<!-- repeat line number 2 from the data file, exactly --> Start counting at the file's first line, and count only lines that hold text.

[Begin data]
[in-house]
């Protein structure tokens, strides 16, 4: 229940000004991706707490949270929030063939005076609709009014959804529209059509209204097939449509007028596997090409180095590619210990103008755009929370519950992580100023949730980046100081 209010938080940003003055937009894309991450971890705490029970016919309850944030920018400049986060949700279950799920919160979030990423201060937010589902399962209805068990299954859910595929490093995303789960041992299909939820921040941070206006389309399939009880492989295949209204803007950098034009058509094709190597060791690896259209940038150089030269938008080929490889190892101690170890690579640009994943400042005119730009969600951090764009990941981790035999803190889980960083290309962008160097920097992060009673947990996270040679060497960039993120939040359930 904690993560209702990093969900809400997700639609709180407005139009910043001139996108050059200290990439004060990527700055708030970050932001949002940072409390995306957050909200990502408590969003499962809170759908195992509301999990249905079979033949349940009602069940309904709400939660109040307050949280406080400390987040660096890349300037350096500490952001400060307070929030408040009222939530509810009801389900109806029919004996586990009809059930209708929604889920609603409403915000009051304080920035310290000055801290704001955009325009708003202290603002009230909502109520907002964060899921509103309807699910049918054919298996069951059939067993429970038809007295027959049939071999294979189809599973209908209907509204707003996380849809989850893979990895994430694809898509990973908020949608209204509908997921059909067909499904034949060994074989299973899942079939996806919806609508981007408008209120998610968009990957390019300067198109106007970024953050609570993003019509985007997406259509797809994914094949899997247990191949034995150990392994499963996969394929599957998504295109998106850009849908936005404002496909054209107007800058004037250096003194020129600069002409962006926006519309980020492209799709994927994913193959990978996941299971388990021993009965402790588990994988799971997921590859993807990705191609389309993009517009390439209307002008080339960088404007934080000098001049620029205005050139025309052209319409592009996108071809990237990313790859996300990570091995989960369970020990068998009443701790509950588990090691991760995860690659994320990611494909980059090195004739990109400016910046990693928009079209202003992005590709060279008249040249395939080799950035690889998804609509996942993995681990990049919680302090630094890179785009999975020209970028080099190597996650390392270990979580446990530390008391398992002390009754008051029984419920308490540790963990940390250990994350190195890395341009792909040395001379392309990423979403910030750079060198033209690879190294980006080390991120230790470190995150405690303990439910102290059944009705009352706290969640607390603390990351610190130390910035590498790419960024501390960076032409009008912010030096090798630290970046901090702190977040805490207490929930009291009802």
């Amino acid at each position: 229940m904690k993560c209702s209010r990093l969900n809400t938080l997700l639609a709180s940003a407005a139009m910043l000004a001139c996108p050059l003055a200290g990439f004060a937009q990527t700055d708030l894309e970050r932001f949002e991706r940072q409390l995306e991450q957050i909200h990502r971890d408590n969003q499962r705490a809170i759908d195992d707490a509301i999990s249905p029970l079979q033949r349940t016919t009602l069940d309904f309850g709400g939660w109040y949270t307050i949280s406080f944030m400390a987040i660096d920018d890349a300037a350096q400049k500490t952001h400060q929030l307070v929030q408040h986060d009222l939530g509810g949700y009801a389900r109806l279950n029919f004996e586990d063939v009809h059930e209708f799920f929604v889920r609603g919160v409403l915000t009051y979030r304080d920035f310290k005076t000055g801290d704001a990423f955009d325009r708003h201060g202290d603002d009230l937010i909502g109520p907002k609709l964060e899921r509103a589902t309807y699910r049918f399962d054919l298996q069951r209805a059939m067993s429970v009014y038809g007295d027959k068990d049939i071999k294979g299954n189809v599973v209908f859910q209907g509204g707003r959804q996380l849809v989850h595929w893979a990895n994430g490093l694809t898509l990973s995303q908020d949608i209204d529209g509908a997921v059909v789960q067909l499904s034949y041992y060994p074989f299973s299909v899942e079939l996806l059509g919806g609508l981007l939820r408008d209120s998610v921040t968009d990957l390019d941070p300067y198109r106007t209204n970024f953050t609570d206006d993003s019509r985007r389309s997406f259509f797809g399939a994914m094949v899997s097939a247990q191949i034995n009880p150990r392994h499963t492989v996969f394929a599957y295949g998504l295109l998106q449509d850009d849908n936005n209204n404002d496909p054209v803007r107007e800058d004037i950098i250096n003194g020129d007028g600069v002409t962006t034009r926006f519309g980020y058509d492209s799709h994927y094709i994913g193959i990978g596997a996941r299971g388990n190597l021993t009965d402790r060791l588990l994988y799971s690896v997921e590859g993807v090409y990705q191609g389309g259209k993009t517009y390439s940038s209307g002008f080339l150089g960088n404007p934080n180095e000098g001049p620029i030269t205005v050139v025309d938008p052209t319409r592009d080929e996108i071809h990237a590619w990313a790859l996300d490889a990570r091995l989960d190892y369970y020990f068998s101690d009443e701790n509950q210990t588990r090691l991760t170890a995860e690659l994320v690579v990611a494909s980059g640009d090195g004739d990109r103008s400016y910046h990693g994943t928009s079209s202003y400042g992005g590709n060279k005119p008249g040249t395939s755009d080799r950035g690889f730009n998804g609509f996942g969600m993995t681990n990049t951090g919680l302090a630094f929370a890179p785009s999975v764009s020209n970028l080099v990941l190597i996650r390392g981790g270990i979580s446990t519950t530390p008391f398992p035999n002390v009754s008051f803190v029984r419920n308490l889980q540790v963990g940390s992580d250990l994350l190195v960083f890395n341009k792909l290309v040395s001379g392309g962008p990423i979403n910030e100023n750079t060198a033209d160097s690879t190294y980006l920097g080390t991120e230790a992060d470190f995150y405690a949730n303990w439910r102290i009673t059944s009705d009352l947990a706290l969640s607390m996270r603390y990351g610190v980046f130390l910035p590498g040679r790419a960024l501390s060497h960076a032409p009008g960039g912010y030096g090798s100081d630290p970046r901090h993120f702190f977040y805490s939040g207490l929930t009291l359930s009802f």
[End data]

């Protein structure tokens, strides 16, 4: 229940000004991706707490949270929030063939005076609709009014959804529209059509209204097939449509007028596997090409180095590619210990103008755009929370519950992580100023949730980046100081 209010938080940003003055937009894309991450971890705490029970016919309850944030920018400049986060949700279950799920919160979030990423201060937010589902399962209805068990299954859910595929490093995303789960041992299909939820921040941070206006389309399939009880492989295949209204803007950098034009058509094709190597060791690896259209940038150089030269938008080929490889190892101690170890690579640009994943400042005119730009969600951090764009990941981790035999803190889980960083290309962008160097920097992060009673947990996270040679060497960039993120939040359930 904690993560209702990093969900809400997700639609709180407005139009910043001139996108050059200290990439004060990527700055708030970050932001949002940072409390995306957050909200990502408590969003499962809170759908195992509301999990249905079979033949349940009602069940309904709400939660109040307050949280406080400390987040660096890349300037350096500490952001400060307070929030408040009222939530509810009801389900109806029919004996586990009809059930209708929604889920609603409403915000009051304080920035310290000055801290704001955009325009708003202290603002009230909502109520907002964060899921509103309807699910049918054919298996069951059939067993429970038809007295027959049939071999294979189809599973209908209907509204707003996380849809989850893979990895994430694809898509990973908020949608209204509908997921059909067909499904034949060994074989299973899942079939996806919806609508981007408008209120998610968009990957390019300067198109106007970024953050609570993003019509985007997406259509797809994914094949899997247990191949034995150990392994499963996969394929599957998504295109998106850009849908936005404002496909054209107007800058004037250096003194020129600069002409962006926006519309980020492209799709994927994913193959990978996941299971388990021993009965402790588990994988799971997921590859993807990705191609389309993009517009390439209307002008080339960088404007934080000098001049620029205005050139025309052209319409592009996108071809990237990313790859996300990570091995989960369970020990068998009443701790509950588990090691991760995860690659994320990611494909980059090195004739990109400016910046990693928009079209202003992005590709060279008249040249395939080799950035690889998804609509996942993995681990990049919680302090630094890179785009999975020209970028080099190597996650390392270990979580446990530390008391398992002390009754008051029984419920308490540790963990940390250990994350190195890395341009792909040395001379392309990423979403910030750079060198033209690879190294980006080390991120230790470190995150405690303990439910102290059944009705009352706290969640607390603390990351610190130390910035590498790419960024501390960076032409009008912010030096090798630290970046901090702190977040805490207490929930009291009802």